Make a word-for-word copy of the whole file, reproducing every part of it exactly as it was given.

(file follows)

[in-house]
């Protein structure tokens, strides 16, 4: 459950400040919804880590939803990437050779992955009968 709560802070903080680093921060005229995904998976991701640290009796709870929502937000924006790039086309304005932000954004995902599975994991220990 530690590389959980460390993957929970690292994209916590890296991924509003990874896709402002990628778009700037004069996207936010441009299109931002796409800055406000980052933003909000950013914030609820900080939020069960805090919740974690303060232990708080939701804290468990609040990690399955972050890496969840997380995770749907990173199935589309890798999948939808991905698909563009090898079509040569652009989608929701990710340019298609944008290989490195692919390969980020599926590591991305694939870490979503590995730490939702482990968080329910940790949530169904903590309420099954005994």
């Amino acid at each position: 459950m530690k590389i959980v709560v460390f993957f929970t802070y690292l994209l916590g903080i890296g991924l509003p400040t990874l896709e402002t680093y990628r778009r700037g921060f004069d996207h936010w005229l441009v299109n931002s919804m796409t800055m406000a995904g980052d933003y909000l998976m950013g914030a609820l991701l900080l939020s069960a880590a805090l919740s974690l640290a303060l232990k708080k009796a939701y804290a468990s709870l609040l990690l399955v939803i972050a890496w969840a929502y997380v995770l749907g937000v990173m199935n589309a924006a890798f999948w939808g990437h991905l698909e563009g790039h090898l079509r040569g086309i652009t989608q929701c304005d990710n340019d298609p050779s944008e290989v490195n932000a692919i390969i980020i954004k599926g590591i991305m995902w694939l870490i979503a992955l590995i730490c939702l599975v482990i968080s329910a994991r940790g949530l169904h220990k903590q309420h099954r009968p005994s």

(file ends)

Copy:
[in-house]
């Protein structure tokens, strides 16, 4: 459950400040919804880590939803990437050779992955009968 709560802070903080680093921060005229995904998976991701640290009796709870929502937000924006790039086309304005932000954004995902599975994991220990 530690590389959980460390993957929970690292994209916590890296991924509003990874896709402002990628778009700037004069996207936010441009299109931002796409800055406000980052933003909000950013914030609820900080939020069960805090919740974690303060232990708080939701804290468990609040990690399955972050890496969840997380995770749907990173199935589309890798999948939808991905698909563009090898079509040569652009989608929701990710340019298609944008290989490195692919390969980020599926590591991305694939870490979503590995730490939702482990968080329910940790949530169904903590309420099954005994």
């Amino acid at each position: 459950m530690k590389i959980v709560v460390f993957f929970t802070y690292l994209l916590g903080i890296g991924l509003p400040t990874l896709e402002t680093y990628r778009r700037g921060f004069d996207h936010w005229l441009v299109n931002s919804m796409t800055m406000a995904g980052d933003y909000l998976m950013g914030a609820l991701l900080l939020s069960a880590a805090l919740s974690l640290a303060l232990k708080k009796a939701y804290a468990s709870l609040l990690l399955v939803i972050a890496w969840a929502y997380v995770l749907g937000v990173m199935n589309a924006a890798f999948w939808g990437h991905l698909e563009g790039h090898l079509r040569g086309i652009t989608q929701c304005d990710n340019d298609p050779s944008e290989v490195n932000a692919i390969i980020i954004k599926g590591i991305m995902w694939l870490i979503a992955l590995i730490c939702l599975v482990i968080s329910a994991r940790g949530l169904h220990k903590q309420h099954r009968p005994s």